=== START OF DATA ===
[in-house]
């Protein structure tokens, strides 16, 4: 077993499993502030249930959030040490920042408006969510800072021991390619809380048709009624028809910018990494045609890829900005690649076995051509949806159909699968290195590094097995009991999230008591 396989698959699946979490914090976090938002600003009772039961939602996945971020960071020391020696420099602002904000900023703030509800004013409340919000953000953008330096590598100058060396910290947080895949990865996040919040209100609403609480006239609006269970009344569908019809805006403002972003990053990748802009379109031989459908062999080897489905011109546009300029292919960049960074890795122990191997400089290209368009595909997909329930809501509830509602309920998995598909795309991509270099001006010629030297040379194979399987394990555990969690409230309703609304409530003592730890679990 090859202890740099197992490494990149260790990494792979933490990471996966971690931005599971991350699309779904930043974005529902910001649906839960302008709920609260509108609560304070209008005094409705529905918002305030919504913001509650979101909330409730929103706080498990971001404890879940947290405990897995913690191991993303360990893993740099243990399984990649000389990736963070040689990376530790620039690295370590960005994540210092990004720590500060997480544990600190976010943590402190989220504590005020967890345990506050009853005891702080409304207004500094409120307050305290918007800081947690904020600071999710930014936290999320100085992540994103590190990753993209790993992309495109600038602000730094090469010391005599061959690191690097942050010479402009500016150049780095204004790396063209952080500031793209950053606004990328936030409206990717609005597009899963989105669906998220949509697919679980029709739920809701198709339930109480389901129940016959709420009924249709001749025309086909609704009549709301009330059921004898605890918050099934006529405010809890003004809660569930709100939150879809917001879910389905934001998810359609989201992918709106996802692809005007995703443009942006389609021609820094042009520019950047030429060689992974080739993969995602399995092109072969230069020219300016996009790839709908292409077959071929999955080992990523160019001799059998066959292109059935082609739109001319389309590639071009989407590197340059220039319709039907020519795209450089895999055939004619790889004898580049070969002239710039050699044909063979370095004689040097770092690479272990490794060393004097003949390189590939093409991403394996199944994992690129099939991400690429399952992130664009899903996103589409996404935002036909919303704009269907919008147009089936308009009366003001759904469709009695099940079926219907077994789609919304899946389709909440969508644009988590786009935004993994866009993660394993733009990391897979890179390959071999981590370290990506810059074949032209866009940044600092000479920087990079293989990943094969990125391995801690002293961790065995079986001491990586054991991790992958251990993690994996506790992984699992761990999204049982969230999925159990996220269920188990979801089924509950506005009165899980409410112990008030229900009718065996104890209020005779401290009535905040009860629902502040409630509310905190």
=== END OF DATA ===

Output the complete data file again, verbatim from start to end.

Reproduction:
[in-house]
């Protein structure tokens, strides 16, 4: 077993499993502030249930959030040490920042408006969510800072021991390619809380048709009624028809910018990494045609890829900005690649076995051509949806159909699968290195590094097995009991999230008591 396989698959699946979490914090976090938002600003009772039961939602996945971020960071020391020696420099602002904000900023703030509800004013409340919000953000953008330096590598100058060396910290947080895949990865996040919040209100609403609480006239609006269970009344569908019809805006403002972003990053990748802009379109031989459908062999080897489905011109546009300029292919960049960074890795122990191997400089290209368009595909997909329930809501509830509602309920998995598909795309991509270099001006010629030297040379194979399987394990555990969690409230309703609304409530003592730890679990 090859202890740099197992490494990149260790990494792979933490990471996966971690931005599971991350699309779904930043974005529902910001649906839960302008709920609260509108609560304070209008005094409705529905918002305030919504913001509650979101909330409730929103706080498990971001404890879940947290405990897995913690191991993303360990893993740099243990399984990649000389990736963070040689990376530790620039690295370590960005994540210092990004720590500060997480544990600190976010943590402190989220504590005020967890345990506050009853005891702080409304207004500094409120307050305290918007800081947690904020600071999710930014936290999320100085992540994103590190990753993209790993992309495109600038602000730094090469010391005599061959690191690097942050010479402009500016150049780095204004790396063209952080500031793209950053606004990328936030409206990717609005597009899963989105669906998220949509697919679980029709739920809701198709339930109480389901129940016959709420009924249709001749025309086909609704009549709301009330059921004898605890918050099934006529405010809890003004809660569930709100939150879809917001879910389905934001998810359609989201992918709106996802692809005007995703443009942006389609021609820094042009520019950047030429060689992974080739993969995602399995092109072969230069020219300016996009790839709908292409077959071929999955080992990523160019001799059998066959292109059935082609739109001319389309590639071009989407590197340059220039319709039907020519795209450089895999055939004619790889004898580049070969002239710039050699044909063979370095004689040097770092690479272990490794060393004097003949390189590939093409991403394996199944994992690129099939991400690429399952992130664009899903996103589409996404935002036909919303704009269907919008147009089936308009009366003001759904469709009695099940079926219907077994789609919304899946389709909440969508644009988590786009935004993994866009993660394993733009990391897979890179390959071999981590370290990506810059074949032209866009940044600092000479920087990079293989990943094969990125391995801690002293961790065995079986001491990586054991991790992958251990993690994996506790992984699992761990999204049982969230999925159990996220269920188990979801089924509950506005009165899980409410112990008030229900009718065996104890209020005779401290009535905040009860629902502040409630509310905190």